07 January, 2020

Holy Bells!!

By Scott

I'm a bit young, not by much, but still a bit young, to remember the whole drillium craze of the 70's. Losing weight was the be all, end all of that time frame. People would drill out their chain rings, derailleurs, brake levers, etc. It's where we got the inspiration for the drillium cranks. It was 100% a racing thing. Touring cyclists never jumped on this trend, but lately I've seen a couple pictures of folks drilling out our bells! I wondered, hmmm, how tough is this and does it change anything as to the actual usage of the bell? I mean, it's all good and well to drill the bell out for the looks, but if the tone goes off, it isn't worth it as I do need the bell to be useful/effective in its job.

For reference, the weight of the bell prior to the holes being drilled (with the clamp) is 57 gr.

Some lessons I learned while drilling out a brass bell:

1- Mount the bell in a vise. Trying to drill the bell while holding it in your hand will not end well.

2- Marking where you want to put the holes is ideal. I eyeballed it in terms of hole pattern, so a couple are a bit off the others. I used a sharpie to mark where I wanted to drill the holes. If I wanted to be more precise, using a paper template of where to put the holes would be helpful.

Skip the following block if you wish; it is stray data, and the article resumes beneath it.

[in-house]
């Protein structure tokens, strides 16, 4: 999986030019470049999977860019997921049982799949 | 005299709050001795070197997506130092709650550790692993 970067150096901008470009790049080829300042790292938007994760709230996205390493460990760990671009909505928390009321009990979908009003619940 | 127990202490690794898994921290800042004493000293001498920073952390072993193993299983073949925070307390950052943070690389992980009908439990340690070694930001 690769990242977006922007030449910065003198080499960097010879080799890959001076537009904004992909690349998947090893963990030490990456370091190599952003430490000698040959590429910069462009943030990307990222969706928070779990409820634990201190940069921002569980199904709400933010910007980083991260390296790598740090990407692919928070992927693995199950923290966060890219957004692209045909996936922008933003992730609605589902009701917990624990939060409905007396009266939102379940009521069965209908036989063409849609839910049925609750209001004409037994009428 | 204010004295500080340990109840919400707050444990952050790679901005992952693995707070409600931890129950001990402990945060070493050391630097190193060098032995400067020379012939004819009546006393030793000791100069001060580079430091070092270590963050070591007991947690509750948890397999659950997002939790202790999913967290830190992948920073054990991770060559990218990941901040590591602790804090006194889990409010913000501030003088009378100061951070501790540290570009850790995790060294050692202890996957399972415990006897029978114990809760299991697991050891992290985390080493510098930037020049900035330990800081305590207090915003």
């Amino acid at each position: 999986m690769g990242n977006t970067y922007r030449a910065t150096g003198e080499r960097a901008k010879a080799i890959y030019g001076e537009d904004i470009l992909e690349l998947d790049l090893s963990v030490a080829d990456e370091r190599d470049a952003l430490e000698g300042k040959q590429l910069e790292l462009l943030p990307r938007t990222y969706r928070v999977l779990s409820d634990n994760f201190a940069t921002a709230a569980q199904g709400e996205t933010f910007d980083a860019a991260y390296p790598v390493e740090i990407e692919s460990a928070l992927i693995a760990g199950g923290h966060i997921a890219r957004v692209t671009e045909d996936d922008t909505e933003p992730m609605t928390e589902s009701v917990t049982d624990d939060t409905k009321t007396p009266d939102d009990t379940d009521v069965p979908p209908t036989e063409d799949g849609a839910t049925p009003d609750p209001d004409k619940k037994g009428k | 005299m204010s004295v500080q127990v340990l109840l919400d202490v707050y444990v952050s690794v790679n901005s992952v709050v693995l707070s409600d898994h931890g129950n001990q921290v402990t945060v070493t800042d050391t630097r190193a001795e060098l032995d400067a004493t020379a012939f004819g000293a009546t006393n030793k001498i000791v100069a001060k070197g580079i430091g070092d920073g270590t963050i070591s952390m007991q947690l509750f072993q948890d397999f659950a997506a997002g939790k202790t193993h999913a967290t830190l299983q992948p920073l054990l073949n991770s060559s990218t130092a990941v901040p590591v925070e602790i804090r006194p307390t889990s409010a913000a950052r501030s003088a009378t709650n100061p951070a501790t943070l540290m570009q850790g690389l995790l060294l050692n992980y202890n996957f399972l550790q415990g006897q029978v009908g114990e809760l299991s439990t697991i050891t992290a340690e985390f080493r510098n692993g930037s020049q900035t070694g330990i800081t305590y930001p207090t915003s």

3- Start small. Use a small (sharp) drill bit to start with. The domed/curved nature of the bell means the drill bit can skid about if it is not at a 90 deg angle to the surface. A good sharp bit can dig into the brass a lot easier then a dull one. Use the small hole as a pilot hole to go a size or two up, depending on what sort of look you are going for. As with anything involving drilling- make sure you have proper eye protection.

4- Fine sandpaper is your friend. You can use it to get into the inside of the holes to smooth them out. Small round files also help to clean out the inside of the bell and can help channel your inner Peter Weigle.

Ideally, I'd use a drill press for this, but I had a portable drill and it worked fine. I think a sharp bit is one of the keys to drilling the hole.

So in the end, I drilled it out and...how does it sound? The tone is a bit lower then the non drilled original. Our resident musicologist Kevin stated that, "because there is less metal, there is less to vibrate and therefore it has a lower tone." Weight saved (3 gr with the holes I drilled out), cool factor increased, and it still works as a bell. A win/win/win all around.


mike w. said...

Does it whistle in the wind?

VeloOrange said...

@mike w.,

Good question! I have it behind my handlebar bag, so I haven't noticed any whistling. But a spin around the block didn't produce any whistling sans Rando Bag.


Anonymous said...

oh geez you guys are just talkin' crazy now...